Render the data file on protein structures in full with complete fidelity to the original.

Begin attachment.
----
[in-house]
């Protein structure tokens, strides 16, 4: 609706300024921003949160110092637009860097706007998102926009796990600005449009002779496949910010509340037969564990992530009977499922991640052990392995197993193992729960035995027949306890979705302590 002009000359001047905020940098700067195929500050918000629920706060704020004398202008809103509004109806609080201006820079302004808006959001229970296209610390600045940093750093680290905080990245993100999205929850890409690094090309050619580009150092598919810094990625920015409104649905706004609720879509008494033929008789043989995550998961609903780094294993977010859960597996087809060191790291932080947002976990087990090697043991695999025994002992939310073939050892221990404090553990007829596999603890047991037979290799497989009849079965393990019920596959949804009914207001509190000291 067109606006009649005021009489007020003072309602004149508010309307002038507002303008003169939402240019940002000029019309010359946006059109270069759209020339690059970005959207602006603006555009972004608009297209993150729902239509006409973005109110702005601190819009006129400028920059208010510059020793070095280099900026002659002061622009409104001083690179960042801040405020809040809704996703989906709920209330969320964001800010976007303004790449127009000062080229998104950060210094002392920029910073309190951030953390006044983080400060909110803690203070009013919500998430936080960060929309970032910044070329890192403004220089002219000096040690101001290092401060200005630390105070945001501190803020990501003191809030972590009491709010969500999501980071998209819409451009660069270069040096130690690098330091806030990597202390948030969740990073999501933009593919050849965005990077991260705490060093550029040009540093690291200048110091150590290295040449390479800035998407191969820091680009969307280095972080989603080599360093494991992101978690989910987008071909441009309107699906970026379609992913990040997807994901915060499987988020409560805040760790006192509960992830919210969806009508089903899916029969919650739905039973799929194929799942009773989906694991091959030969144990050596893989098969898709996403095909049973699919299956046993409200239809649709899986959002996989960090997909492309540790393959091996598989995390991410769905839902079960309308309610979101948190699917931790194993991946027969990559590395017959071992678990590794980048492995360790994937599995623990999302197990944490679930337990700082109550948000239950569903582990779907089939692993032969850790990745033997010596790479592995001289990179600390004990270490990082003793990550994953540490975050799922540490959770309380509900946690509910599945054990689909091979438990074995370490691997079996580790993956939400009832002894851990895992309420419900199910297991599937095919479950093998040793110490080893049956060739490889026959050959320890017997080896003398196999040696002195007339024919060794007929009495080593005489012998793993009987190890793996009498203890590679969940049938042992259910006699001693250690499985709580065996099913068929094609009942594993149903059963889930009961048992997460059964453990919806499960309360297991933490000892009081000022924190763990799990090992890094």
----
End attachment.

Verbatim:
[in-house]
């Protein structure tokens, strides 16, 4: 609706300024921003949160110092637009860097706007998102926009796990600005449009002779496949910010509340037969564990992530009977499922991640052990392995197993193992729960035995027949306890979705302590 002009000359001047905020940098700067195929500050918000629920706060704020004398202008809103509004109806609080201006820079302004808006959001229970296209610390600045940093750093680290905080990245993100999205929850890409690094090309050619580009150092598919810094990625920015409104649905706004609720879509008494033929008789043989995550998961609903780094294993977010859960597996087809060191790291932080947002976990087990090697043991695999025994002992939310073939050892221990404090553990007829596999603890047991037979290799497989009849079965393990019920596959949804009914207001509190000291 067109606006009649005021009489007020003072309602004149508010309307002038507002303008003169939402240019940002000029019309010359946006059109270069759209020339690059970005959207602006603006555009972004608009297209993150729902239509006409973005109110702005601190819009006129400028920059208010510059020793070095280099900026002659002061622009409104001083690179960042801040405020809040809704996703989906709920209330969320964001800010976007303004790449127009000062080229998104950060210094002392920029910073309190951030953390006044983080400060909110803690203070009013919500998430936080960060929309970032910044070329890192403004220089002219000096040690101001290092401060200005630390105070945001501190803020990501003191809030972590009491709010969500999501980071998209819409451009660069270069040096130690690098330091806030990597202390948030969740990073999501933009593919050849965005990077991260705490060093550029040009540093690291200048110091150590290295040449390479800035998407191969820091680009969307280095972080989603080599360093494991992101978690989910987008071909441009309107699906970026379609992913990040997807994901915060499987988020409560805040760790006192509960992830919210969806009508089903899916029969919650739905039973799929194929799942009773989906694991091959030969144990050596893989098969898709996403095909049973699919299956046993409200239809649709899986959002996989960090997909492309540790393959091996598989995390991410769905839902079960309308309610979101948190699917931790194993991946027969990559590395017959071992678990590794980048492995360790994937599995623990999302197990944490679930337990700082109550948000239950569903582990779907089939692993032969850790990745033997010596790479592995001289990179600390004990270490990082003793990550994953540490975050799922540490959770309380509900946690509910599945054990689909091979438990074995370490691997079996580790993956939400009832002894851990895992309420419900199910297991599937095919479950093998040793110490080893049956060739490889026959050959320890017997080896003398196999040696002195007339024919060794007929009495080593005489012998793993009987190890793996009498203890590679969940049938042992259910006699001693250690499985709580065996099913068929094609009942594993149903059963889930009961048992997460059964453990919806499960309360297991933490000892009081000022924190763990799990090992890094």